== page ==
December brings waning to the music universe, a slowing down in the touring world. It’s the season of retrospection, of “best of” and “Top 10” lists and a time when radio stations host holiday festivals.
Wednesday night at the Arvest Bank Theatre at the Midland, KRBZ (96.5 FM) — known as the Buzz — sponsored the first of its four mini-festivals, dubbed “The Night the Buzz Stole Xmas.” And per usual, the show brought together four bands with differing sounds.
The openers were Night Riots, a pop band from California, and Radkey, a trio of brothers from Kansas City via St. Joseph who warmed up the crowd with a cache of hard-rock/punk tunes.
The trio is pushing its first full-length album, “Dark Black Makeup,” released this summer, a collection of hard-driving but tuneful anthems, and the set list highlighted the album’s finer moments, like the bouyant “Le Song,” the bouncy “Parade It” and the incendiary “Song of Solomon,” written for and about the band’s drummer, Solomon Radke.
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The band will forever be compared to the Misifts, mostly because lead singer Dee Radke can sound so much like Glenn Danzig, but there’s a pop sensibility to their songs that, at times, recalls the poppier punk bands like the Ramones. And when Isaiah Radke harmonizes with his older brother, as he did on the jubilant “Evil Doer,” they bring in a vocal element that only siblings can create.
Frank Turner wasn’t the headliner, but he might as well have been. A 30-something British singer-songwriter, Turner’s music is an invigorating blend of folk and rock. Throughout his set, he incited the crowd into exuberance, orchestrating sing-alongs that also inspired widespread dancing and fist-pumping.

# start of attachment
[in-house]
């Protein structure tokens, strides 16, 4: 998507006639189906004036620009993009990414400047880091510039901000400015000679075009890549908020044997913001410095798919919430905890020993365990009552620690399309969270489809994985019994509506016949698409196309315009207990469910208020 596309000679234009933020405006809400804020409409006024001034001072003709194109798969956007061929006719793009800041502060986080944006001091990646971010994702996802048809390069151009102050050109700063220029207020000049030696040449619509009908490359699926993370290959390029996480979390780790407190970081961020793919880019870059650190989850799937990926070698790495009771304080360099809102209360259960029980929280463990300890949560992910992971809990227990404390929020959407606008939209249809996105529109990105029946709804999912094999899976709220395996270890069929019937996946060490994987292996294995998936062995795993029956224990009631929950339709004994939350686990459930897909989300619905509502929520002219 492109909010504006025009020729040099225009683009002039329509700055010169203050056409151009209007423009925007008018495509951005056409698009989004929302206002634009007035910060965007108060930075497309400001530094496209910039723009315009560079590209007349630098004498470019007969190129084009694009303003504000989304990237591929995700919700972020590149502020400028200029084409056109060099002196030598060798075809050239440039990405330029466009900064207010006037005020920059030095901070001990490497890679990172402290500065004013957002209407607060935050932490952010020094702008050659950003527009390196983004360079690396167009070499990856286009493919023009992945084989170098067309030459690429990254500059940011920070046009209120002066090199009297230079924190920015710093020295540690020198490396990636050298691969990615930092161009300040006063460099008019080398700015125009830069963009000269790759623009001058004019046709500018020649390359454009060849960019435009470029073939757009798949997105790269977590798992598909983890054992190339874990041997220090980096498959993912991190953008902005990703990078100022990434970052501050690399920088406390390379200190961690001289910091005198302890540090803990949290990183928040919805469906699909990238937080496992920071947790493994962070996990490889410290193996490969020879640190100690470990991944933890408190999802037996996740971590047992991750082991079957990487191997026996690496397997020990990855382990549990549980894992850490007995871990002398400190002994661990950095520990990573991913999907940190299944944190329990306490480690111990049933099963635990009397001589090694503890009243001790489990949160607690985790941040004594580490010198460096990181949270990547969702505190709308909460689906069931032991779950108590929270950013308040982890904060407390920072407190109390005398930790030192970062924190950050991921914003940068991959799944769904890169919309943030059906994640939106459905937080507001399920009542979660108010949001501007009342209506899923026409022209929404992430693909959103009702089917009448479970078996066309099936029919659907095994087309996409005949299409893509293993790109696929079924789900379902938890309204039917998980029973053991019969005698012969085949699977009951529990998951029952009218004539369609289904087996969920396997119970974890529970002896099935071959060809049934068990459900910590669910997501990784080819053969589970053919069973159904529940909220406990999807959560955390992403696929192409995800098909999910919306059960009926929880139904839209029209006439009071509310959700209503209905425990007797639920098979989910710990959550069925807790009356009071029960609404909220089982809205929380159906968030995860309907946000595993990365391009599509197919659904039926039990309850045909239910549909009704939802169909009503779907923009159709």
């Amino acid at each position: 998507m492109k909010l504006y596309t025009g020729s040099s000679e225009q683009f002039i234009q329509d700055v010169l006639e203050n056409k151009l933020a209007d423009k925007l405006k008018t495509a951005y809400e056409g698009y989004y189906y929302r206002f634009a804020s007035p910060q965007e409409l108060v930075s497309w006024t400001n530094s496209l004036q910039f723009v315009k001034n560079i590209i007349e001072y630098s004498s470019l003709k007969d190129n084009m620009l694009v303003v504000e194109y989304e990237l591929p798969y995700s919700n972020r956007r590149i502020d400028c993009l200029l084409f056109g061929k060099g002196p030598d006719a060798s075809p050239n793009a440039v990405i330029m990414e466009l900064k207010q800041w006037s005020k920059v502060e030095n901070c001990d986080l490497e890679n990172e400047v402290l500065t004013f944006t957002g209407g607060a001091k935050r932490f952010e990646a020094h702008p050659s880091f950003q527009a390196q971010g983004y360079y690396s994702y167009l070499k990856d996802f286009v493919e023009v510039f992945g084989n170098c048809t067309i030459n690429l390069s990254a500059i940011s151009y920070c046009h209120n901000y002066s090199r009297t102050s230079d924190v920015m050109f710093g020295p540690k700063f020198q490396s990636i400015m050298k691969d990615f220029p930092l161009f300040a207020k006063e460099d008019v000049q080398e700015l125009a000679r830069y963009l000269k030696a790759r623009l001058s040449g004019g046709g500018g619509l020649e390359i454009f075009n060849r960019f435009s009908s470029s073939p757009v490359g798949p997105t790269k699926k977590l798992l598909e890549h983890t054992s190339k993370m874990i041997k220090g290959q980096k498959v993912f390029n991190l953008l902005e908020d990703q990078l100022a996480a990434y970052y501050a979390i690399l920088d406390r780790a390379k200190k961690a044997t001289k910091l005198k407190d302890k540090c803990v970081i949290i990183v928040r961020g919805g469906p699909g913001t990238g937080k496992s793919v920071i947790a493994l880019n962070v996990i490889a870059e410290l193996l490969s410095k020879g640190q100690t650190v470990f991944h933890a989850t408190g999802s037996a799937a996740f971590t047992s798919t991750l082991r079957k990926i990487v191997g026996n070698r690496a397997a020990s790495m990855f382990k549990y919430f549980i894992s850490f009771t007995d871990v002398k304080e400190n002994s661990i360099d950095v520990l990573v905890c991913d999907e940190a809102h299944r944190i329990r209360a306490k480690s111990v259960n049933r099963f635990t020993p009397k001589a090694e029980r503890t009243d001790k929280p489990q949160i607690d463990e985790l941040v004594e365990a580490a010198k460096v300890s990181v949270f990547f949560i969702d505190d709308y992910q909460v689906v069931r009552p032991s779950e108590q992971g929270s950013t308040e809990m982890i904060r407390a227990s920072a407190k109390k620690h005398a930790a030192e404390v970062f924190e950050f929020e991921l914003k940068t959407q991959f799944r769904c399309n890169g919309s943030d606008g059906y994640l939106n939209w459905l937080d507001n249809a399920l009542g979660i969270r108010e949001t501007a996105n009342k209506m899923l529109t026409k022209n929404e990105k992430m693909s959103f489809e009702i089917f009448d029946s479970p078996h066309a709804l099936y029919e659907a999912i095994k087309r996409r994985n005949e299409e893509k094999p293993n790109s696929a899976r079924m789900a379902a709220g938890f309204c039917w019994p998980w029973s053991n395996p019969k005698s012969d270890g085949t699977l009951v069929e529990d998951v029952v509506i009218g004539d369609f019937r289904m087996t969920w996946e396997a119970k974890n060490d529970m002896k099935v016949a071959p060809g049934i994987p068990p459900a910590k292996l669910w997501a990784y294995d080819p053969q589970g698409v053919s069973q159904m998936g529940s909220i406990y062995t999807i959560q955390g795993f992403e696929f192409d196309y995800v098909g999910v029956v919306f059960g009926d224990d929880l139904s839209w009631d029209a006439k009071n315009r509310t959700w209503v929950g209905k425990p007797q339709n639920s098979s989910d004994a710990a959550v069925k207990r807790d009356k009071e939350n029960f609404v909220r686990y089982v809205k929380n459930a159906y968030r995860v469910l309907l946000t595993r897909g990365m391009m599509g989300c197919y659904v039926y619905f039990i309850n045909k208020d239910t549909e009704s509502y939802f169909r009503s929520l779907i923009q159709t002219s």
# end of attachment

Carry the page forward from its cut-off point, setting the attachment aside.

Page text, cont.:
Backed by the Sleeping Souls, a quartet that defied its name, Turner showcased tracks from “Positive Songs for Negative People,” the full-length he released in August. “Positive” is filled with rabble-rousing anthems, like “Get Better,” a keep-your-chin-up clarion call: “Try and get better and don’t ever accept less.… We can get better because we’re not dead yet.”
His set list bounced about his catalog, which now comprises six albums. “Peggy Sang the Blues” was an endearing tribute to his late grandmother, a whiskey-drinking card shark who preached to him wisdom like “It doesn’t matter where you come from / It matters where you go.”
Turner advised his fans to put on their dancing shoes before launching into “Photosynthesis,” a rousing, jaunty anthem drawn from “Love Ire & Song,” his sophomore album, released in 2008. The crowd obliged his request, bouncing and swaying along and shouting back the defiant chorus: “I won’t sit down / I won’t shut up / But most of all I won’t grow up.”
A regular visitor to Kansas City, Turner related a story about an earlier trip, when he was booked at the RecordBar. Before the show, he and his band participated in a weekly trivia session and won. With some false swagger, he called his crew a band of pirates that swept in and took all the women, whiskey and trivia booty. Later, he dedicated “I Still Believe” to his friends in the Architects, a Kansas City band that has toured with Turner.
Other highlights: “Losing Days,” a hearty rock anthem that sounded like Springsteen and the Pogues colliding like freight trains, and “The Road,” a song about touring and the life of a musician.
Turner is always a hard act to follow, but the Silversun Pickups, the show’s headliner, gave it a good go. An alt-rock band from Los Angeles, the Pickups have been around for nearly a decade. They spin big, cosmic rock songs, conjuring atmospherics that at times overtake the songs. Lead singer Brian Aubert has a voice with a timbre that resembles Billy Corgan’s. At times, it got almost completely immersed in the noise around him.
Nonetheless, the crowd of more than 800 indulged in the wafts and swells of guitars, keyboards and percussion discharged from stage. The set list included plenty of favorites, including their hit, “Lazy Eye,” which has topped 14 million hits on Spotify and which prompted a rousing sing-along, “Nightlight” and “Panic Switch.” They closed with a two-song encore that included “Dots and Dashes (Enough Already),” which foretold the close of the evening. By then, having heard “Lazy Eye,” many in the crowd had started heading out the doors, having had enough already of the fare from this holiday smorgasbord.